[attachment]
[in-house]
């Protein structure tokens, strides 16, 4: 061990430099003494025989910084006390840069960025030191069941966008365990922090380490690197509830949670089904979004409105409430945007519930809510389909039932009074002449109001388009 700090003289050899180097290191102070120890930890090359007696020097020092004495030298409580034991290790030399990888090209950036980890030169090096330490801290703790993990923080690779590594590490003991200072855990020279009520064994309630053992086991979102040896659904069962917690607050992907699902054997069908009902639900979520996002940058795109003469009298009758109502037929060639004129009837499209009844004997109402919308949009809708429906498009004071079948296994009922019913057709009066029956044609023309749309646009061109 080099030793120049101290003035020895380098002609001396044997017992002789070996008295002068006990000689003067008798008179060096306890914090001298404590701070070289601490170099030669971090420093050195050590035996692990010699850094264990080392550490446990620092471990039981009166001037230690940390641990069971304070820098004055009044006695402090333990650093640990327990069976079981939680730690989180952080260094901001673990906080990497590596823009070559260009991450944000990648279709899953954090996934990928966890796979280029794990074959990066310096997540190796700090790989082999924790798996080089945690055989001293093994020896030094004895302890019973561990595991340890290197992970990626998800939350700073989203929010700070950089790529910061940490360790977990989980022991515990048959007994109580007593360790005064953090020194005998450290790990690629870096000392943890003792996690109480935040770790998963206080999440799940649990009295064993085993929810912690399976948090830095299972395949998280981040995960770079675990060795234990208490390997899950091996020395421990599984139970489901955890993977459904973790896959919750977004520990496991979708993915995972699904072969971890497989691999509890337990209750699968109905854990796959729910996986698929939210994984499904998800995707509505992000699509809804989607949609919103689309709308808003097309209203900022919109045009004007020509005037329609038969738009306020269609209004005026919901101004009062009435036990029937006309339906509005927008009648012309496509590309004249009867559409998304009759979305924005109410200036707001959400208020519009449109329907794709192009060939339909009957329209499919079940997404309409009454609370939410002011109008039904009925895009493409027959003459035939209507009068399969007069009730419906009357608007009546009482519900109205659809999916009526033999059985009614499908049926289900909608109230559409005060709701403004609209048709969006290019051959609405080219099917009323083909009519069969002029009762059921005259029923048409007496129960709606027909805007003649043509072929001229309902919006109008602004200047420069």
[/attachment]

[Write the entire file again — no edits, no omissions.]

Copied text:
[in-house]
């Protein structure tokens, strides 16, 4: 061990430099003494025989910084006390840069960025030191069941966008365990922090380490690197509830949670089904979004409105409430945007519930809510389909039932009074002449109001388009 700090003289050899180097290191102070120890930890090359007696020097020092004495030298409580034991290790030399990888090209950036980890030169090096330490801290703790993990923080690779590594590490003991200072855990020279009520064994309630053992086991979102040896659904069962917690607050992907699902054997069908009902639900979520996002940058795109003469009298009758109502037929060639004129009837499209009844004997109402919308949009809708429906498009004071079948296994009922019913057709009066029956044609023309749309646009061109 080099030793120049101290003035020895380098002609001396044997017992002789070996008295002068006990000689003067008798008179060096306890914090001298404590701070070289601490170099030669971090420093050195050590035996692990010699850094264990080392550490446990620092471990039981009166001037230690940390641990069971304070820098004055009044006695402090333990650093640990327990069976079981939680730690989180952080260094901001673990906080990497590596823009070559260009991450944000990648279709899953954090996934990928966890796979280029794990074959990066310096997540190796700090790989082999924790798996080089945690055989001293093994020896030094004895302890019973561990595991340890290197992970990626998800939350700073989203929010700070950089790529910061940490360790977990989980022991515990048959007994109580007593360790005064953090020194005998450290790990690629870096000392943890003792996690109480935040770790998963206080999440799940649990009295064993085993929810912690399976948090830095299972395949998280981040995960770079675990060795234990208490390997899950091996020395421990599984139970489901955890993977459904973790896959919750977004520990496991979708993915995972699904072969971890497989691999509890337990209750699968109905854990796959729910996986698929939210994984499904998800995707509505992000699509809804989607949609919103689309709308808003097309209203900022919109045009004007020509005037329609038969738009306020269609209004005026919901101004009062009435036990029937006309339906509005927008009648012309496509590309004249009867559409998304009759979305924005109410200036707001959400208020519009449109329907794709192009060939339909009957329209499919079940997404309409009454609370939410002011109008039904009925895009493409027959003459035939209507009068399969007069009730419906009357608007009546009482519900109205659809999916009526033999059985009614499908049926289900909608109230559409005060709701403004609209048709969006290019051959609405080219099917009323083909009519069969002029009762059921005259029923048409007496129960709606027909805007003649043509072929001229309902919006109008602004200047420069």